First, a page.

Reading through Psalm 26 today, I encountered this proud declaration:
I do not sit with the deceitful,
nor do I associate with hypocrites.
I abhor the assembly of evildoers
and refuse to sit with the wicked.
I wash my hands in innocence,
and go about your altar, Lord,
proclaiming aloud your praise
and telling of all your wonderful deeds.
Almost instantly, I thought of the accusation recorded repeatedly in the gospels, “He eats with tax collectors and sinners.” Moments later, Jesus’s parable of the Pharisee and the tax collector came to mind, particularly the Pharisee’s proud declaration, “God, I thank you that I am not like other people….”
According to those in the know, the Psalms served as the hymnal, the songbook, for the first-century Jews as they gathered for worship. It’s not a stretch to imagine that many, if not most, Jews in Jesus’s day would have known by heart this psalm from their worship assemblies. The case can then be made that the accusation, “He eats with tax collectors and sinners,” and the proud declaration, “God, I thank you that I am not like other people,” arose from the worship of God’s people. One can perhaps argue whether this was the original intent of the psalm, but having sung these words their whole lives and taken them to heart, how could anyone possibly blame them for their accusations and declarations?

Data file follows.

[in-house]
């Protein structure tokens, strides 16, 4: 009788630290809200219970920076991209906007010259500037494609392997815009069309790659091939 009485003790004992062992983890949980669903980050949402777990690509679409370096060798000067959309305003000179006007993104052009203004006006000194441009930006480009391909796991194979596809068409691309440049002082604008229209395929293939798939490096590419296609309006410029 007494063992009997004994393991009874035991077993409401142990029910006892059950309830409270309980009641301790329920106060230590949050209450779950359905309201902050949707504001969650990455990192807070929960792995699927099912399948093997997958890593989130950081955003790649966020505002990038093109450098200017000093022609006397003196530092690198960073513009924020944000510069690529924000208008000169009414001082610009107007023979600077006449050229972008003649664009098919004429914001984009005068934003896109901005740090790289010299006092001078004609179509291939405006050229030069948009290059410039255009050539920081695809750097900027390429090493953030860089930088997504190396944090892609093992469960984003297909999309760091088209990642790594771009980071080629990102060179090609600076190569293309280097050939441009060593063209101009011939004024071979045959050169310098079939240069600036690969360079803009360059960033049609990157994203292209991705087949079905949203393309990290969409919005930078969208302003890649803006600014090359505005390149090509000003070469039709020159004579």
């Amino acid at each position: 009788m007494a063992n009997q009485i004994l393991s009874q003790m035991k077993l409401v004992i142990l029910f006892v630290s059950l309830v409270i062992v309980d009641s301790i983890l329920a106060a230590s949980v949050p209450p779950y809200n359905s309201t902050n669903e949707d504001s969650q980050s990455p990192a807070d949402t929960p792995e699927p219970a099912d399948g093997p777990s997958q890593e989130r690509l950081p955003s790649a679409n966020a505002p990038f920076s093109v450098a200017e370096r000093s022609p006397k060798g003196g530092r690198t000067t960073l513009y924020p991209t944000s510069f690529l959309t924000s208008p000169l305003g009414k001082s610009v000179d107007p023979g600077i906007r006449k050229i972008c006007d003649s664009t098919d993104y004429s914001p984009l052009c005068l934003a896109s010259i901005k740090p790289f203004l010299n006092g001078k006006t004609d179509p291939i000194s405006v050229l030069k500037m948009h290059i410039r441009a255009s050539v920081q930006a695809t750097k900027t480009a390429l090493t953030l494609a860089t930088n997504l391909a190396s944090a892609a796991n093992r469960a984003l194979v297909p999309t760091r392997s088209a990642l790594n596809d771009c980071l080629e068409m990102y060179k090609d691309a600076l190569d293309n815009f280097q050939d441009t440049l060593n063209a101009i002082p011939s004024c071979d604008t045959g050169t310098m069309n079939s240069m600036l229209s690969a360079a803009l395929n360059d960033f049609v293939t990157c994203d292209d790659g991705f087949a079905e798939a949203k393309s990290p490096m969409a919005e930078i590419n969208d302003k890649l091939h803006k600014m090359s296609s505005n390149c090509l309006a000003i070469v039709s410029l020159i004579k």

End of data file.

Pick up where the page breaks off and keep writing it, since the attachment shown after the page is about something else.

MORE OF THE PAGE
Jesus does not seem particularly interested in assigning blame; doing so would hardly have set him apart from anybody else in the world. He does, however, seem particularly interested in insisting with his words, and even more importantly with his life, that such accusations and declarations reveal their speakers’ serious misunderstanding of God’s desires for the world and for the people of God. Such misunderstanding was likely fostered in part by a song that was accepted and cherished by the people of God.
I can’t help but wonder whether some of the songs the church not only accepts, but cherishes, are fostering misunderstandings which might lead to the speaking of words or the doing of actions that are as opposed to God’s mission in the world as the accusations and declarations of Jesus’s contemporaries. If so, the question looms, “What do we do when psalms and hymns result in spiritual wrongs?”